US 7708544 B2
The apparatus comprises a mold assembly including at least one bore therethrough having a cavity therein defining the shape of the finished microneedle shape to be formed therein. The bore has an inlet opening and an exit opening. The apparatus also comprises means for locating the polymer to be formed at one end of the cavity and means for introducing fluid into the inlet opening of said bore and into the cavity. The apparatus also comprises exhaust means communicating with the exit opening of the bore, so that introducing the fluid through the polymer causes the polymer to assume the shape of the cavity and the fluid forms a hollow channel to define a needle-like structure in the polymer as the fluid is exhausted through the cavity and the bore.
1. Apparatus for forming an array of microneedle structures in a polymer material, said apparatus comprising a mold assembly including at least one bore therethrough having a cavity therein defining the shape of the finished microneedle shape to be formed therein, said bore having an inlet opening and an exit opening; means for locating the polymer to be formed at one end of said cavity; means for introducing fluid into said inlet opening of said bore and into said cavity; and exhaust means for communicating with said exit opening of said bore, whereby introducing said fluid through said polymer causes said polymer to assume the shape of said cavity and said fluid forms a hollow channel to define a needle-like structure in said polymer as said fluid is exhausted through said cavity and said bore, and wherein said mold assembly includes upper and lower manifolds separated by a fluid-tight gasket disposed therebetween, and said mold forming cavity is in said upper manifold.
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9. An apparatus for forming an array of microneedle structures in a polymer material, said apparatus comprising a mold assembly having an upper manifold and lower manifold, each of said manifolds being adapted to be positioned in airtight relation relative to one another, the upper manifold having at least one cavity formed therein; at least one bore in said lower cavity feeding through to a bore in said cavity and through said upper manifold; an inlet port feeding said bore in said lower manifold; an exit port for exhausting said upper cavity via said bore in said upper manifold; a gas impervious gasket disposed between said upper and lower manifolds; a gas permeable membrane adapted to be positioned between said upper and lower manifolds.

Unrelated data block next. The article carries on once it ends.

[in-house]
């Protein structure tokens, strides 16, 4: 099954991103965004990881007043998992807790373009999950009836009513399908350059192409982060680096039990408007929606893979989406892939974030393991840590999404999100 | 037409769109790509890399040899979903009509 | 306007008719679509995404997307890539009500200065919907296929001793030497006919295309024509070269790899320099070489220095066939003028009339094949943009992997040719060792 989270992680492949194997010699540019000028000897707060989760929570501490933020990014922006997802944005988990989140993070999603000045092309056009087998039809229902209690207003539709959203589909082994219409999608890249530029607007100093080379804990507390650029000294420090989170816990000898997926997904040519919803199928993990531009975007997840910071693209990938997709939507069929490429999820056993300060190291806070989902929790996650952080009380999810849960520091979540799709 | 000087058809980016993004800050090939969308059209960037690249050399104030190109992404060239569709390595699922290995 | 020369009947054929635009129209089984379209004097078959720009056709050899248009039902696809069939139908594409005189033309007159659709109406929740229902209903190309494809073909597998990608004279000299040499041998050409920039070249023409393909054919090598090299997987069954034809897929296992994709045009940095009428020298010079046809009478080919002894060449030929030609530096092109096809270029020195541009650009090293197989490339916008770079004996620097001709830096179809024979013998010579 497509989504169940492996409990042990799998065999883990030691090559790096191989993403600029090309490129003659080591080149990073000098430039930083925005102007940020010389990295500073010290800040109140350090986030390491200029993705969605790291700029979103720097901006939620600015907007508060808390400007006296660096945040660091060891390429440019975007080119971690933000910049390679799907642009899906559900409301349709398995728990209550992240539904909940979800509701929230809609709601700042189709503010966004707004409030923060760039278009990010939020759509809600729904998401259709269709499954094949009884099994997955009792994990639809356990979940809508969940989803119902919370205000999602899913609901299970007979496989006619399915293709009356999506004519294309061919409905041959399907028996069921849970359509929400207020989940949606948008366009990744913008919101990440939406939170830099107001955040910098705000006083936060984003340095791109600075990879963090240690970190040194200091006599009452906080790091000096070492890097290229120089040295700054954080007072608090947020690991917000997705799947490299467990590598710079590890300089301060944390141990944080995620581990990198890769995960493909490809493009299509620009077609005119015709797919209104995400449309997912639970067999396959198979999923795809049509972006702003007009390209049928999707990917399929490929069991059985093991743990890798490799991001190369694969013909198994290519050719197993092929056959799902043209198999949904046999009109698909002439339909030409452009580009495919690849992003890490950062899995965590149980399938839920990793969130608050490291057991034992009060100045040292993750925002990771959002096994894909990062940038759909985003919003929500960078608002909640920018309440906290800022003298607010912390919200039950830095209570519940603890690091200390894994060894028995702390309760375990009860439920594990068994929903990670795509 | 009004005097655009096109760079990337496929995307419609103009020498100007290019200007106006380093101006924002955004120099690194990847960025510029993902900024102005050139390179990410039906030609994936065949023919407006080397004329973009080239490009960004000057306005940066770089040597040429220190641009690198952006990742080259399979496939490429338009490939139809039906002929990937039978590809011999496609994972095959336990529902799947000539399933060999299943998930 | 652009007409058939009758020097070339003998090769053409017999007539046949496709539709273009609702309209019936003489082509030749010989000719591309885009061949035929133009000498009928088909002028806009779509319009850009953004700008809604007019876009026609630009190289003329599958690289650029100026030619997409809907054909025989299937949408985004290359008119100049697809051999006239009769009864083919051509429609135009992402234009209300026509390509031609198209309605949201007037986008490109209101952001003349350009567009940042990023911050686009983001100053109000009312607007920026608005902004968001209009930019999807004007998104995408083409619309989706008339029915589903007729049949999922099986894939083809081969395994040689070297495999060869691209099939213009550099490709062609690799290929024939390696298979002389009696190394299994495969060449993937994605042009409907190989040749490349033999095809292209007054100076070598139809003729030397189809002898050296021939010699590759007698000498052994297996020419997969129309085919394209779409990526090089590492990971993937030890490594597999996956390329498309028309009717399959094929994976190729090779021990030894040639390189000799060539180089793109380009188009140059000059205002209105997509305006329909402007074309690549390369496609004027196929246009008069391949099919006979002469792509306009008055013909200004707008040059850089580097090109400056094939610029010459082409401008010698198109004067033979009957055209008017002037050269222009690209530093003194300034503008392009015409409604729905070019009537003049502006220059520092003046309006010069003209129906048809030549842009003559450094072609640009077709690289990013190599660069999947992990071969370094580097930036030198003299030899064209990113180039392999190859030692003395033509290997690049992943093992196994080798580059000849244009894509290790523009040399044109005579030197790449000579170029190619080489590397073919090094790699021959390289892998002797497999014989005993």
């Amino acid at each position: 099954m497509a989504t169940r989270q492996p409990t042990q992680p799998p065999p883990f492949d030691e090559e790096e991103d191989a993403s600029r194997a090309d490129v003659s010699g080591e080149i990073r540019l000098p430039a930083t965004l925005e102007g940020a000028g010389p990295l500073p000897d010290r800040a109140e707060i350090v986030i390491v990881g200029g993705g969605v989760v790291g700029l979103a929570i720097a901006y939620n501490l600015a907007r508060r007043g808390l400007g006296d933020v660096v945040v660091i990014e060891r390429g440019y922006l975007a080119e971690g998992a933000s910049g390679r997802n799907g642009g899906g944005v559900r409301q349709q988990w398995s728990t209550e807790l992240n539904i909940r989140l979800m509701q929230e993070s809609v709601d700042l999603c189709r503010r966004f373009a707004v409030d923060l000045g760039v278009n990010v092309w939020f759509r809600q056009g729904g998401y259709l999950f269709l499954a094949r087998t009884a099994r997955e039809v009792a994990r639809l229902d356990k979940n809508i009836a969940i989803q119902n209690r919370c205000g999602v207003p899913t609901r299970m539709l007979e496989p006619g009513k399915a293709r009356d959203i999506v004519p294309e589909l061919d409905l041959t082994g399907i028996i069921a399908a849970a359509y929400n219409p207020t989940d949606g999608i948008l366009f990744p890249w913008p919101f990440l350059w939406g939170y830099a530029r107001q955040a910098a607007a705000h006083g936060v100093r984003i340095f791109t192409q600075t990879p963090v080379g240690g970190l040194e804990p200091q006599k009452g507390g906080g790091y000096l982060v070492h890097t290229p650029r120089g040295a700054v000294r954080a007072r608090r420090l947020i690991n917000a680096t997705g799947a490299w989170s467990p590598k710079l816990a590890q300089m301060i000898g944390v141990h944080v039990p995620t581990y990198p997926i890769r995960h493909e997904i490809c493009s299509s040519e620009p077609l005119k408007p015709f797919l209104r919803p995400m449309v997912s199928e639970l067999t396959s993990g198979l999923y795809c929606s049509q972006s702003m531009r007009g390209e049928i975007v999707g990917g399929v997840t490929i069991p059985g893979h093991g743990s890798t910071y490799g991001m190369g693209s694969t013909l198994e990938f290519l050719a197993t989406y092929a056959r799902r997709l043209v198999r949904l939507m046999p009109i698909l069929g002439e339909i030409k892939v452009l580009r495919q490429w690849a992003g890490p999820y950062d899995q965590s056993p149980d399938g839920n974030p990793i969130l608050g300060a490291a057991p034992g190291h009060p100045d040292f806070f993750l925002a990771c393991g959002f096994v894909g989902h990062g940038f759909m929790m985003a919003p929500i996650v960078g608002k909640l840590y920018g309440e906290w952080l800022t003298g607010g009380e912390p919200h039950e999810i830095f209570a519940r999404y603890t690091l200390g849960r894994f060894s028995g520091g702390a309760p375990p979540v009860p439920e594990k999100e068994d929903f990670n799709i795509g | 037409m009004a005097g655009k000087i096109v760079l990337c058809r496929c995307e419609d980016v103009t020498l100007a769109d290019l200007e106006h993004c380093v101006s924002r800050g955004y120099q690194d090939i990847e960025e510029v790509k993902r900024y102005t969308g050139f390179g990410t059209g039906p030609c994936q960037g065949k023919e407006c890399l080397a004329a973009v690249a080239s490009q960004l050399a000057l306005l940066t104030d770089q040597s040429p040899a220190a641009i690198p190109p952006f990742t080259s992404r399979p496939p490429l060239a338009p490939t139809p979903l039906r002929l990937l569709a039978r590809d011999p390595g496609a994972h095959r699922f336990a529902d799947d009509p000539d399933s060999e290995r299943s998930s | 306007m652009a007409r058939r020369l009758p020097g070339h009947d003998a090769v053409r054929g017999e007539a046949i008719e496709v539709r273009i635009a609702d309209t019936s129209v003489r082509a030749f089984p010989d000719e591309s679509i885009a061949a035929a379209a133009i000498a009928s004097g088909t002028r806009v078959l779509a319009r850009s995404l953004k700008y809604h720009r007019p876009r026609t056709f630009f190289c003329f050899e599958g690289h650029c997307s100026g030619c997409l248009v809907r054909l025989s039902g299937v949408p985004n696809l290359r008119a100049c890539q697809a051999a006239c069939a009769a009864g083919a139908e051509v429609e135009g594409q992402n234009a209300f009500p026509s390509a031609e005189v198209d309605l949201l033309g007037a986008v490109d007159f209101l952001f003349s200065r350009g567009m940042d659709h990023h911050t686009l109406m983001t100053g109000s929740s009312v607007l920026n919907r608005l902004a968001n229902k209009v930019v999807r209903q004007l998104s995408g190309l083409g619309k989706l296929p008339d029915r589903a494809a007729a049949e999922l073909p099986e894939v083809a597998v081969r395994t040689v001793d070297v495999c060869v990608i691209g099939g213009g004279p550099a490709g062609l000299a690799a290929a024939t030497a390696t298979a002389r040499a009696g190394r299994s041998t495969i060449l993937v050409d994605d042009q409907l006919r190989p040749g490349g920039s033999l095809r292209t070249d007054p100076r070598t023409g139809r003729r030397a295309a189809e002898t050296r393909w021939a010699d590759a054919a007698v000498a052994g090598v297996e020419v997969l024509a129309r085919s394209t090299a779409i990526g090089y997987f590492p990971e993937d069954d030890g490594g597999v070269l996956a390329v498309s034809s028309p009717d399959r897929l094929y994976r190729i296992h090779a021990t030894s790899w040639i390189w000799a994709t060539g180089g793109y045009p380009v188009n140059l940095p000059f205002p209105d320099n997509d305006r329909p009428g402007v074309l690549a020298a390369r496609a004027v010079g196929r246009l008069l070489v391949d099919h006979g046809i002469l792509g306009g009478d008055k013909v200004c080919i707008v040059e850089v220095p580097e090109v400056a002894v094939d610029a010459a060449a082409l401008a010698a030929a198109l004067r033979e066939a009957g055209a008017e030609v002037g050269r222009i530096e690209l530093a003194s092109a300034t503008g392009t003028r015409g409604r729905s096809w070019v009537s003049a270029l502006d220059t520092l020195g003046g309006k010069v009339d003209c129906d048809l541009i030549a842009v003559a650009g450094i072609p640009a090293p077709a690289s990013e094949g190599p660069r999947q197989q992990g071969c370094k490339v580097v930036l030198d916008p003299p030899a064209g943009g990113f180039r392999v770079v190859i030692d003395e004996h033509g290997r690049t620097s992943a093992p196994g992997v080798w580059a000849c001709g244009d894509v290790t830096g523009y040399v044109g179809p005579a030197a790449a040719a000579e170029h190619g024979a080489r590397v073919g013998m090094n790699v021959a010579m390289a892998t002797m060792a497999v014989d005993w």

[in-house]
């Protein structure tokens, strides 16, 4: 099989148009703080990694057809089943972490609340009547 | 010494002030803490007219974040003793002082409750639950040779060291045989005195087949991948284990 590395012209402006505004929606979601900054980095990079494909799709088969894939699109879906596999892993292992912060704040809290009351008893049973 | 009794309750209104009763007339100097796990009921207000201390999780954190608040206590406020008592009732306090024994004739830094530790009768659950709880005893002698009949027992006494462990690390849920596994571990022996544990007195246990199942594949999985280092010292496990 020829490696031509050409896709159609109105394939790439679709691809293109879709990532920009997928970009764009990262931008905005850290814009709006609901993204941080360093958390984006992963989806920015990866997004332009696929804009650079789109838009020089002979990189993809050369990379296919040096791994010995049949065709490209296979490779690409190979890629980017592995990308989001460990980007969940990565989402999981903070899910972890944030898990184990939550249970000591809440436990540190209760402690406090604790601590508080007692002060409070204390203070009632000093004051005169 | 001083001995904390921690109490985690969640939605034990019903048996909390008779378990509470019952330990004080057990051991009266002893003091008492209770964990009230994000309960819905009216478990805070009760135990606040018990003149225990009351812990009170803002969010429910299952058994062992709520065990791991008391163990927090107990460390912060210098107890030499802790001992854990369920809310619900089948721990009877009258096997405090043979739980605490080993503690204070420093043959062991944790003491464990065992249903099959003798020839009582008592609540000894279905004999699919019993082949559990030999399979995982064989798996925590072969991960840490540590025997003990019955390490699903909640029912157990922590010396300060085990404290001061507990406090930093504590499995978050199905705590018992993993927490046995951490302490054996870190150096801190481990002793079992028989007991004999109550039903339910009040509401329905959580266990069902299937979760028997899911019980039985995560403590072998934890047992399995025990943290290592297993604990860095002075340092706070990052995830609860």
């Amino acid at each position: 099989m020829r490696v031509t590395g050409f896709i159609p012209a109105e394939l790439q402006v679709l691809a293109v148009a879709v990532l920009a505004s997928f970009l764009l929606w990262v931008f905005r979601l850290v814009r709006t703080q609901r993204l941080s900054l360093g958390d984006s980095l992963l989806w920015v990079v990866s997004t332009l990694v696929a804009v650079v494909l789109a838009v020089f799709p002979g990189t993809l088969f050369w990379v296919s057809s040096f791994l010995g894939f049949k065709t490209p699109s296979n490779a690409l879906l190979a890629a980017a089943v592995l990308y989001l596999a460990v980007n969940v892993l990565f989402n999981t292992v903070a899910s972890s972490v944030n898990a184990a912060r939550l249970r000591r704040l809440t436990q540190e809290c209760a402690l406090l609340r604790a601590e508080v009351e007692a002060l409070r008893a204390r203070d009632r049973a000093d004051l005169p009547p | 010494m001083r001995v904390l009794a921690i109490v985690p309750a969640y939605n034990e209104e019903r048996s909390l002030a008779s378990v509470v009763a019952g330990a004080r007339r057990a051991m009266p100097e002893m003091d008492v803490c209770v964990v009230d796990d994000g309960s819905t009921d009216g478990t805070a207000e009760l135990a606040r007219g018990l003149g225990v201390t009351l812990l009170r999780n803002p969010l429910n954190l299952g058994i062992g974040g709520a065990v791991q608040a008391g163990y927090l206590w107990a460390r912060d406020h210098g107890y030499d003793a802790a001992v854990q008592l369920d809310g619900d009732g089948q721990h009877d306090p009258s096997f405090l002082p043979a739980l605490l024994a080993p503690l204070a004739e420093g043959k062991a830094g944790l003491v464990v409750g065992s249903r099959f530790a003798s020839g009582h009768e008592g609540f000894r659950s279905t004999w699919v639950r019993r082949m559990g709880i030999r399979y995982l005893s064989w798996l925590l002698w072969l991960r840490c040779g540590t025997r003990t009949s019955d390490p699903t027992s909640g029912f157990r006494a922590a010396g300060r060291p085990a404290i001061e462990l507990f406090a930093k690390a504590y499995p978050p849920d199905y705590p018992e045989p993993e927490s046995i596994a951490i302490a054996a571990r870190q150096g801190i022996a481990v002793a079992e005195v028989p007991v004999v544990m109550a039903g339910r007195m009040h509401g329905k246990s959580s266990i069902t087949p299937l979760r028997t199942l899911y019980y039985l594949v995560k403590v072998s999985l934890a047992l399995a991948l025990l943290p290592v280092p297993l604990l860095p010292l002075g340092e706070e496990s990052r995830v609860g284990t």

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This application is a U.S. National Phase of International Patent Application Ser. No. PCT/US2004/023806, filed Jul. 21, 2004 which claims priority to U.S. Patent Application Ser. No. 60/488,905 filed Jul. 21, 2003.
Apparatus and methods are disclosed for manufacturing a microneedle array consisting of spaced-apart microneedles integral with and extending above a base sheet. A channel is formed extending from the tip of the microneedle through the base allowing fluids to pass completely through the microneedles in the array.
Prior art patents document the uses to which such microneedles are intended to be put and demonstrate known efforts to manufacture microneedles. In particular, U.S. Pat. Nos. 6,471,903, 6,451,240, 6,379,324, 6,312,612 and 6,256,533, all assigned to the Procter & Gamble Company describe in great detail the characteristics and uses of such microneedle arrays. To date, the manufacturing processes detailed in these references have proven less than satisfactory on a commercial scale.
Preferably, the microneedle array is made from a polymer with flow characteristics that will take on the shape of the mold form and allow channels to be formed through the needles. Polymers such as urethanes, polysulfone, nylon, polycarbonates, acrylic and formulated radiation curable products may be used. The polymer may be applied in liquid form at a thickness of about 125 to 250 microns (0.005 to 0.010 inches thick) and may be heat cured, or room temperature cured, ultraviolet cured or cured by other radiation wavelengths. An alternative method is to apply the polymer as a film sheet then heat the polymer to a liquid state and cool back to a solid state once it has been formed with the gas channels.
One array of microneedles known to be of interest is formed with a height of about 160 microns (0.0064 inches), a base diameter of about 50 microns (0.002 inches), and spaced with adjacent microneedles being about 300 microns (0.012 inches) apart. Preferably the center channel is formed as a through hole, tapered or constant diameter depending on the application required.
In the present invention, a mold assembly is separable into upper and lower manifolds. The lower manifold has a gas inlet communicating with an internal cavity and has a top surface with one or more ports communicating with the internal cavity. A gasket material is placed on the top surface of the manifold having apertures generally in register with the top surface ports. A gas-permeable sheet or membrane is placed on top of the gasket and, in a first embodiment of the invention, a layer of polymer is applied to the membrane above the ports.